When the Dodd-Frank Act was signed in the summer of 2010, I thought it would be impossible to find a worse piece of legislation in modern history. Looking back, I now believe that this judgment, dismal as it was, actually failed to capture how really bad this legislation was.
By putting this bill into law the government has:
The government has effectively nationalized the banks. The regulations that have sprung from the Dodd-Frank Act demand the following:
- Banks be penalized if they get too big.
- Banks buy government-backed securities and Federal Reserve deposits (which are used for Treasury purchases) to meet liquidity requirements.
- Banks make acceptable loans or be fined or penalized for making loans the government does not like.
- Banks avoid borrowing in short-term money markets which are perceived to have systemic risk and raise funds in long-term equity markets, instead.
In so doing, the government has taken control of the bulk of money flows in the United States economy. One does not think of capitalism as a system whereby a government sets the price of funds; determines the amount of funds that are to be in the system; and then dictates where a large portion of those funds go through the banking system.
This is not free-market capitalism.
By over-regulating the banking system, the regulators have incented the expansion of the non-bank financial system and dramatically increased the likelihood of a bigger financial failure than was experienced in 2008, at some future point.
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Private-equity firms, master limited partnerships, REITs, marketplace lenders, mortgage bankers, auto finance companies, commercial finance companies, credit card companies, and others down to payday loan companies, pawn shops, and the mafia have been given new opportunities by Dodd-Frank.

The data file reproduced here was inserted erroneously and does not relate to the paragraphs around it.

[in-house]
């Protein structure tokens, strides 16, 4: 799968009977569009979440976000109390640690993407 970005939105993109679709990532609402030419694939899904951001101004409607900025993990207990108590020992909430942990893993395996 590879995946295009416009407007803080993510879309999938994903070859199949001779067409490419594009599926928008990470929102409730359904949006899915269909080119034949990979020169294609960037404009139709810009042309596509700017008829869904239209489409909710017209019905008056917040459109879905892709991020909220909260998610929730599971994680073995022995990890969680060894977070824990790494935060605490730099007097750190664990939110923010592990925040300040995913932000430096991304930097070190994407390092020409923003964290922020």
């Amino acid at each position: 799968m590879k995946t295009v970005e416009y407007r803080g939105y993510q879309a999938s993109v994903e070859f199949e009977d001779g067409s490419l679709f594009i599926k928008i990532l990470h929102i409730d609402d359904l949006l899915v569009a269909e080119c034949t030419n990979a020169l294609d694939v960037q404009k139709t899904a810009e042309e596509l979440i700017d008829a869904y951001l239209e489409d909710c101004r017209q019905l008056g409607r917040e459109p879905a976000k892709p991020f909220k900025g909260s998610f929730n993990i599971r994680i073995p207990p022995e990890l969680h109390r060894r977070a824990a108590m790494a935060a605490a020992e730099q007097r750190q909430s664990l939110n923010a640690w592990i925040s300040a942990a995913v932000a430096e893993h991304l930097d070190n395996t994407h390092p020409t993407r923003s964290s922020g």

There are a few positive effects of such a system: Banks are less dominating and the private sector develops a number of attractive financing alternatives. And, by establishing companies that have no call on government funds, loan underwriting improves and the system eliminates risk.
My problem is history. The United States tried operating such a system from its founding up to the 1930s. The result was constant financial panics and failures.
Explaining the collapses is simple. The economy is cyclical. In the down periods, money flees from high-risk pursuits to low-risk investments. Monoline financial companies, which are what these new entities are, tend to be perceived as high-risk pursuits. Unfortunately, these companies lose access to funds in bad times and many go bankrupt even if they are well capitalized banks.
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It was only due to total frustration with the constant collapses and company failures that approximately 100 years ago the nation began setting up a series of triggers and fail-safe protections to ameliorate the harm during a recession. And, it worked. There has not been a depression in this country since 1940.
Dodd-Frank rips away this system that took 100 years to put in place. It makes a new demand. That demand is that banks fail when they get in trouble. It perpetuates the theory that these new private enterprises fail when they lose access to funding.
The cost of the new regulations has resulted in higher prices for virtually every banking service. Imagine the cost of a banking system that must pay for tens of thousands of people involved in regulation. The cost of this structure is passed along to the users of the system. Free checking is a memory.
The Durbin Amendment is another example of how Dodd-Frank drives up banking costs. It drove free checking out of the banking system by price-fixing debit-card services. There are multiple "Durbins" in Dodd-Frank. Bank branches are being closed across the country.
Banks now hold more cash than single family mortgages. And if current trends continue, there will soon be more Treasury securities in the banks than home-equity loans.
If you believe in capitalism; a safe and sound total financial system; free flow of low-cost funds to the private and not the public sector; and a legal system based on checks and balances; you cannot believe that Dodd-Frank has done anything good for this country.
Commentary by Richard X. Bove, an equity research analyst at Rafferty Capital Markets and the author of "Guardians of Prosperity: Why America Needs Big Banks" (2013).